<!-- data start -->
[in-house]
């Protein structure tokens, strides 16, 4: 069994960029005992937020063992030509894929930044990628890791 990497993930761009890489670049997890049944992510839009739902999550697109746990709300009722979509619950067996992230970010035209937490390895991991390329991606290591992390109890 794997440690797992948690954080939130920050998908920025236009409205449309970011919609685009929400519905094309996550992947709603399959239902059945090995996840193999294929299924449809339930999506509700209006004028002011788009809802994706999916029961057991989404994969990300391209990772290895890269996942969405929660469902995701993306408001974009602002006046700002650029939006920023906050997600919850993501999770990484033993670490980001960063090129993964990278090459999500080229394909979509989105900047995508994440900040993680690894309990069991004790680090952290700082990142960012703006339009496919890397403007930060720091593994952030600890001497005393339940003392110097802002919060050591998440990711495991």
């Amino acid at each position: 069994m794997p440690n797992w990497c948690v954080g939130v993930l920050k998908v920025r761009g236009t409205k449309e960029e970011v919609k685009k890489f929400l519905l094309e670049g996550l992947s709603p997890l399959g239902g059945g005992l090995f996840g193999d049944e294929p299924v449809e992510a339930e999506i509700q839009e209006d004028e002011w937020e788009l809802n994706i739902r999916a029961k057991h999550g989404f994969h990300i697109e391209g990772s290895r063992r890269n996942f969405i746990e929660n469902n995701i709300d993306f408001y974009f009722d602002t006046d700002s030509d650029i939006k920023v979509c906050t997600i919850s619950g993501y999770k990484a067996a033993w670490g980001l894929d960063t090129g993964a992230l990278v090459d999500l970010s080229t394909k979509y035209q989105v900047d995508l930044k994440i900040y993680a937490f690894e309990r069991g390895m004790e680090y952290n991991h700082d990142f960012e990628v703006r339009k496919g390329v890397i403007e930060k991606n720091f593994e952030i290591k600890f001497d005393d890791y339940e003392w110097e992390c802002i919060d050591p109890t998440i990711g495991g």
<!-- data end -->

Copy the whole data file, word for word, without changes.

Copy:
[in-house]
């Protein structure tokens, strides 16, 4: 069994960029005992937020063992030509894929930044990628890791 990497993930761009890489670049997890049944992510839009739902999550697109746990709300009722979509619950067996992230970010035209937490390895991991390329991606290591992390109890 794997440690797992948690954080939130920050998908920025236009409205449309970011919609685009929400519905094309996550992947709603399959239902059945090995996840193999294929299924449809339930999506509700209006004028002011788009809802994706999916029961057991989404994969990300391209990772290895890269996942969405929660469902995701993306408001974009602002006046700002650029939006920023906050997600919850993501999770990484033993670490980001960063090129993964990278090459999500080229394909979509989105900047995508994440900040993680690894309990069991004790680090952290700082990142960012703006339009496919890397403007930060720091593994952030600890001497005393339940003392110097802002919060050591998440990711495991």
């Amino acid at each position: 069994m794997p440690n797992w990497c948690v954080g939130v993930l920050k998908v920025r761009g236009t409205k449309e960029e970011v919609k685009k890489f929400l519905l094309e670049g996550l992947s709603p997890l399959g239902g059945g005992l090995f996840g193999d049944e294929p299924v449809e992510a339930e999506i509700q839009e209006d004028e002011w937020e788009l809802n994706i739902r999916a029961k057991h999550g989404f994969h990300i697109e391209g990772s290895r063992r890269n996942f969405i746990e929660n469902n995701i709300d993306f408001y974009f009722d602002t006046d700002s030509d650029i939006k920023v979509c906050t997600i919850s619950g993501y999770k990484a067996a033993w670490g980001l894929d960063t090129g993964a992230l990278v090459d999500l970010s080229t394909k979509y035209q989105v900047d995508l930044k994440i900040y993680a937490f690894e309990r069991g390895m004790e680090y952290n991991h700082d990142f960012e990628v703006r339009k496919g390329v890397i403007e930060k991606n720091f593994e952030i290591k600890f001497d005393d890791y339940e003392w110097e992390c802002i919060d050591p109890t998440i990711g495991g």